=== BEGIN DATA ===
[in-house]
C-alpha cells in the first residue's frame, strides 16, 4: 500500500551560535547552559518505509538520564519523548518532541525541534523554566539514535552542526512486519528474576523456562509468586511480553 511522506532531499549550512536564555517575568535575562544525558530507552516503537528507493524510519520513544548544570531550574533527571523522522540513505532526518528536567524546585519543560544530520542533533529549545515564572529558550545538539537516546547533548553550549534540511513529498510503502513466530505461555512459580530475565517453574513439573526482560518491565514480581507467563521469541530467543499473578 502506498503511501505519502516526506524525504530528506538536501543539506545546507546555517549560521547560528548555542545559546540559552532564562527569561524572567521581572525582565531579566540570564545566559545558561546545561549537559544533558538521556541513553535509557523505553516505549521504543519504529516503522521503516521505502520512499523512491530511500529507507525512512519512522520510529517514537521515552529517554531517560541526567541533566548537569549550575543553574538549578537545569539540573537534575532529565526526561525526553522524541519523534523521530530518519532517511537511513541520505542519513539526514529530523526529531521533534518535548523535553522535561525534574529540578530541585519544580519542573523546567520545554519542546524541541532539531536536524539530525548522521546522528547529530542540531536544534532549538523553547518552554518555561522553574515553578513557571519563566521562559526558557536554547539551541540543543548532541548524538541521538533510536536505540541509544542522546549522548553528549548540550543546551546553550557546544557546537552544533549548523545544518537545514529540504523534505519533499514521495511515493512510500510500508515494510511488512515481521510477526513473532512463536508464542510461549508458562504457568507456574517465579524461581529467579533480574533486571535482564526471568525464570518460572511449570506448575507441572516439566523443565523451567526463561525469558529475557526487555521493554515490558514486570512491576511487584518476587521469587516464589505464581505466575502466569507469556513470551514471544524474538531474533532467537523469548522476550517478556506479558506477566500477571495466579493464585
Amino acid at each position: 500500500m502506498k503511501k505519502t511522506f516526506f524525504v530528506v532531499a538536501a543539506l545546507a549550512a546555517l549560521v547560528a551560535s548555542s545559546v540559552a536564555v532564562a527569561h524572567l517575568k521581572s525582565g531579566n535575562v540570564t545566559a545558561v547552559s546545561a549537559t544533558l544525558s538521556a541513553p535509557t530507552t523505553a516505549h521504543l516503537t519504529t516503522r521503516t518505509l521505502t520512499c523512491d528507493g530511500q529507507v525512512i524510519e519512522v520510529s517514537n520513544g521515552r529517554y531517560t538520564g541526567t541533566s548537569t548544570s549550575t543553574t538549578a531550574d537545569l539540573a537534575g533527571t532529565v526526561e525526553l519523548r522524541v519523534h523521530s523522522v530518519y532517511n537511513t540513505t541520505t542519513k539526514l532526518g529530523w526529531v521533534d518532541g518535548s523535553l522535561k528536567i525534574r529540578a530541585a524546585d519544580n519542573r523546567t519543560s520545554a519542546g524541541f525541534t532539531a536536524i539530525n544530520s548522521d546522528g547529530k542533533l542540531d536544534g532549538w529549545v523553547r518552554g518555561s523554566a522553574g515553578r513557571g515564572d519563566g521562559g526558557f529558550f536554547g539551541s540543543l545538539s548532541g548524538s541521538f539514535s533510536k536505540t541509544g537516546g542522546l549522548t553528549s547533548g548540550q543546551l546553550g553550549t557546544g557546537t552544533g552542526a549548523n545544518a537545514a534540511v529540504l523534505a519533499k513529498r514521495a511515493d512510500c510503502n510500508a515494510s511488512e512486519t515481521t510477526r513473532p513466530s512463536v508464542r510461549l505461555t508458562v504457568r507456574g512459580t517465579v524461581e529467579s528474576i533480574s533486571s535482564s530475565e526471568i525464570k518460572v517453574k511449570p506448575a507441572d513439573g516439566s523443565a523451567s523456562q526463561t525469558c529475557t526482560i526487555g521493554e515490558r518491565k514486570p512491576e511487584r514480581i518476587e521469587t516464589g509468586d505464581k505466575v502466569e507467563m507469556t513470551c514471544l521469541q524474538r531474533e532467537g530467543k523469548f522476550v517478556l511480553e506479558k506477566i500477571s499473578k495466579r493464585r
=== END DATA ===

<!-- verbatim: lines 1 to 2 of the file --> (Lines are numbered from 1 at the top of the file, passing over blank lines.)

[in-house]
C-alpha cells in the first residue's frame, strides 16, 4: 500500500551560535547552559518505509538520564519523548518532541525541534523554566539514535552542526512486519528474576523456562509468586511480553 511522506532531499549550512536564555517575568535575562544525558530507552516503537528507493524510519520513544548544570531550574533527571523522522540513505532526518528536567524546585519543560544530520542533533529549545515564572529558550545538539537516546547533548553550549534540511513529498510503502513466530505461555512459580530475565517453574513439573526482560518491565514480581507467563521469541530467543499473578 502506498503511501505519502516526506524525504530528506538536501543539506545546507546555517549560521547560528548555542545559546540559552532564562527569561524572567521581572525582565531579566540570564545566559545558561546545561549537559544533558538521556541513553535509557523505553516505549521504543519504529516503522521503516521505502520512499523512491530511500529507507525512512519512522520510529517514537521515552529517554531517560541526567541533566548537569549550575543553574538549578537545569539540573537534575532529565526526561525526553522524541519523534523521530530518519532517511537511513541520505542519513539526514529530523526529531521533534518535548523535553522535561525534574529540578530541585519544580519542573523546567520545554519542546524541541532539531536536524539530525548522521546522528547529530542540531536544534532549538523553547518552554518555561522553574515553578513557571519563566521562559526558557536554547539551541540543543548532541548524538541521538533510536536505540541509544542522546549522548553528549548540550543546551546553550557546544557546537552544533549548523545544518537545514529540504523534505519533499514521495511515493512510500510500508515494510511488512515481521510477526513473532512463536508464542510461549508458562504457568507456574517465579524461581529467579533480574533486571535482564526471568525464570518460572511449570506448575507441572516439566523443565523451567526463561525469558529475557526487555521493554515490558514486570512491576511487584518476587521469587516464589505464581505466575502466569507469556513470551514471544524474538531474533532467537523469548522476550517478556506479558506477566500477571495466579493464585